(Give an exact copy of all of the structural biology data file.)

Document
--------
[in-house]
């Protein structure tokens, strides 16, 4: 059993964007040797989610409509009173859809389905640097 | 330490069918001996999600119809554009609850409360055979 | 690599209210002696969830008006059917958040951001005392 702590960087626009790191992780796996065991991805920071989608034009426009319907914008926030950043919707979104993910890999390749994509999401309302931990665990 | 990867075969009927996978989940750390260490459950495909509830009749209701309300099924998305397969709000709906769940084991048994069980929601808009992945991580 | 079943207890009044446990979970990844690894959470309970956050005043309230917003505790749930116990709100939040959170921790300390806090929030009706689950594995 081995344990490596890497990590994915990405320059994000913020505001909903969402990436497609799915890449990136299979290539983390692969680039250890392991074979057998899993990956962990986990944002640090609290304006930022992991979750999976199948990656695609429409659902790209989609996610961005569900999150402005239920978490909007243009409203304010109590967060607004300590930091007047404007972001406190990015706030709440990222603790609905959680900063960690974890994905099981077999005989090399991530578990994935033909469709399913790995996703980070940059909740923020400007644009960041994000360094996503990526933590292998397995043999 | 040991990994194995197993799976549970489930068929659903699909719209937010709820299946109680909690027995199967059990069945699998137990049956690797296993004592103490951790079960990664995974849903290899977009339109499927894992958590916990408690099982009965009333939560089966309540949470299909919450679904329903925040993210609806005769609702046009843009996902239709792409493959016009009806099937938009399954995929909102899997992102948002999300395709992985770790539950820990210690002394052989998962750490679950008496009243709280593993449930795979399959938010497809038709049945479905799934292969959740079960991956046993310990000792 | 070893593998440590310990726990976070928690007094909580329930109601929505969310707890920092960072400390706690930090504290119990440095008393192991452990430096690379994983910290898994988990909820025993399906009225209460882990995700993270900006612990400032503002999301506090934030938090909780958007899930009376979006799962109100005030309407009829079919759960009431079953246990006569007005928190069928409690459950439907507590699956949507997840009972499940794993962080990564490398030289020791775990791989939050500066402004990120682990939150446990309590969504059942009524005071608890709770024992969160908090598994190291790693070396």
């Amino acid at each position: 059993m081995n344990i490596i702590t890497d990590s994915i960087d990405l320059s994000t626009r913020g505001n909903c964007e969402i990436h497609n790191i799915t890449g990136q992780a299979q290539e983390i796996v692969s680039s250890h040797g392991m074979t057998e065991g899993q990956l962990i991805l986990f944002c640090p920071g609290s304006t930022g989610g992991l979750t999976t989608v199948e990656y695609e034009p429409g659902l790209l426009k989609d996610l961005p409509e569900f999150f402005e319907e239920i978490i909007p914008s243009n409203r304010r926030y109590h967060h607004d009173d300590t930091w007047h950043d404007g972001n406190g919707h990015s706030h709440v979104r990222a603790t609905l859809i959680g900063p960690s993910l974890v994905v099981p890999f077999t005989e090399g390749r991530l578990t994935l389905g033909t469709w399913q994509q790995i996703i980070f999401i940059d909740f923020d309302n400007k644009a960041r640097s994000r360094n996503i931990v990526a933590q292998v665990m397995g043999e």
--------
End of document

[in-house]
């Protein structure tokens, strides 16, 4: 059993964007040797989610409509009173859809389905640097 | 330490069918001996999600119809554009609850409360055979 | 690599209210002696969830008006059917958040951001005392 702590960087626009790191992780796996065991991805920071989608034009426009319907914008926030950043919707979104993910890999390749994509999401309302931990665990 | 990867075969009927996978989940750390260490459950495909509830009749209701309300099924998305397969709000709906769940084991048994069980929601808009992945991580 | 079943207890009044446990979970990844690894959470309970956050005043309230917003505790749930116990709100939040959170921790300390806090929030009706689950594995 081995344990490596890497990590994915990405320059994000913020505001909903969402990436497609799915890449990136299979290539983390692969680039250890392991074979057998899993990956962990986990944002640090609290304006930022992991979750999976199948990656695609429409659902790209989609996610961005569900999150402005239920978490909007243009409203304010109590967060607004300590930091007047404007972001406190990015706030709440990222603790609905959680900063960690974890994905099981077999005989090399991530578990994935033909469709399913790995996703980070940059909740923020400007644009960041994000360094996503990526933590292998397995043999 | 040991990994194995197993799976549970489930068929659903699909719209937010709820299946109680909690027995199967059990069945699998137990049956690797296993004592103490951790079960990664995974849903290899977009339109499927894992958590916990408690099982009965009333939560089966309540949470299909919450679904329903925040993210609806005769609702046009843009996902239709792409493959016009009806099937938009399954995929909102899997992102948002999300395709992985770790539950820990210690002394052989998962750490679950008496009243709280593993449930795979399959938010497809038709049945479905799934292969959740079960991956046993310990000792 | 070893593998440590310990726990976070928690007094909580329930109601929505969310707890920092960072400390706690930090504290119990440095008393192991452990430096690379994983910290898994988990909820025993399906009225209460882990995700993270900006612990400032503002999301506090934030938090909780958007899930009376979006799962109100005030309407009829079919759960009431079953246990006569007005928190069928409690459950439907507590699956949507997840009972499940794993962080990564490398030289020791775990791989939050500066402004990120682990939150446990309590969504059942009524005071608890709770024992969160908090598994190291790693070396």
């Amino acid at each position: 059993m081995n344990i490596i702590t890497d990590s994915i960087d990405l320059s994000t626009r913020g505001n909903c964007e969402i990436h497609n790191i799915t890449g990136q992780a299979q290539e983390i796996v692969s680039s250890h040797g392991m074979t057998e065991g899993q990956l962990i991805l986990f944002c640090p920071g609290s304006t930022g989610g992991l979750t999976t989608v199948e990656y695609e034009p429409g659902l790209l426009k989609d996610l961005p409509e569900f999150f402005e319907e239920i978490i909007p914008s243009n409203r304010r926030y109590h967060h607004d009173d300590t930091w007047h950043d404007g972001n406190g919707h990015s706030h709440v979104r990222a603790t609905l859809i959680g900063p960690s993910l974890v994905v099981p890999f077999t005989e090399g390749r991530l578990t994935l389905g033909t469709w399913q994509q790995i996703i980070f999401i940059d909740f923020d309302n400007k644009a960041r640097s994000r360094n996503i931990v990526a933590q292998v665990m397995g043999e």